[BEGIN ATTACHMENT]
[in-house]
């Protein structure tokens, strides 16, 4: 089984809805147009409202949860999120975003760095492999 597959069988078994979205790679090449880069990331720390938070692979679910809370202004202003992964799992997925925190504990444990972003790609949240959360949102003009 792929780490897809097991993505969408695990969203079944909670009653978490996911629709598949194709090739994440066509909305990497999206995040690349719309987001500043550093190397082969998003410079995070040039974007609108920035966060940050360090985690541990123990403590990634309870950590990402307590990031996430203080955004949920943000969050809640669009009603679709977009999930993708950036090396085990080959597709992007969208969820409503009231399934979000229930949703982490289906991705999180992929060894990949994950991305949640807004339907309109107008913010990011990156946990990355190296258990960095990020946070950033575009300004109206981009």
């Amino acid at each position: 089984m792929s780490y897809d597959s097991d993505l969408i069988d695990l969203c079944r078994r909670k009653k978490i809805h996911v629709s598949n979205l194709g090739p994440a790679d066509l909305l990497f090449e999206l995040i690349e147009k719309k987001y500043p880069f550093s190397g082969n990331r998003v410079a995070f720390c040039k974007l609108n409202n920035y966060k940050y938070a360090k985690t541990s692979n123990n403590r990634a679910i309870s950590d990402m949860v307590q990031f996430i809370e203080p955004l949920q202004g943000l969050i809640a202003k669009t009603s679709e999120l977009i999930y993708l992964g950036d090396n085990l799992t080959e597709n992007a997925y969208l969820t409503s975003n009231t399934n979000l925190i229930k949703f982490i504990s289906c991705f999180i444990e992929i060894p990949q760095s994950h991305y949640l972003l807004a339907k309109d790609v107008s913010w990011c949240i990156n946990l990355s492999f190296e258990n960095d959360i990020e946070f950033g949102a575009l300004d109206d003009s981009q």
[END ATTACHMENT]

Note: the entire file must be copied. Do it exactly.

[in-house]
């Protein structure tokens, strides 16, 4: 089984809805147009409202949860999120975003760095492999 597959069988078994979205790679090449880069990331720390938070692979679910809370202004202003992964799992997925925190504990444990972003790609949240959360949102003009 792929780490897809097991993505969408695990969203079944909670009653978490996911629709598949194709090739994440066509909305990497999206995040690349719309987001500043550093190397082969998003410079995070040039974007609108920035966060940050360090985690541990123990403590990634309870950590990402307590990031996430203080955004949920943000969050809640669009009603679709977009999930993708950036090396085990080959597709992007969208969820409503009231399934979000229930949703982490289906991705999180992929060894990949994950991305949640807004339907309109107008913010990011990156946990990355190296258990960095990020946070950033575009300004109206981009």
């Amino acid at each position: 089984m792929s780490y897809d597959s097991d993505l969408i069988d695990l969203c079944r078994r909670k009653k978490i809805h996911v629709s598949n979205l194709g090739p994440a790679d066509l909305l990497f090449e999206l995040i690349e147009k719309k987001y500043p880069f550093s190397g082969n990331r998003v410079a995070f720390c040039k974007l609108n409202n920035y966060k940050y938070a360090k985690t541990s692979n123990n403590r990634a679910i309870s950590d990402m949860v307590q990031f996430i809370e203080p955004l949920q202004g943000l969050i809640a202003k669009t009603s679709e999120l977009i999930y993708l992964g950036d090396n085990l799992t080959e597709n992007a997925y969208l969820t409503s975003n009231t399934n979000l925190i229930k949703f982490i504990s289906c991705f999180i444990e992929i060894p990949q760095s994950h991305y949640l972003l807004a339907k309109d790609v107008s913010w990011c949240i990156n946990l990355s492999f190296e258990n960095d959360i990020e946070f950033g949102a575009l300004d109206d003009s981009q």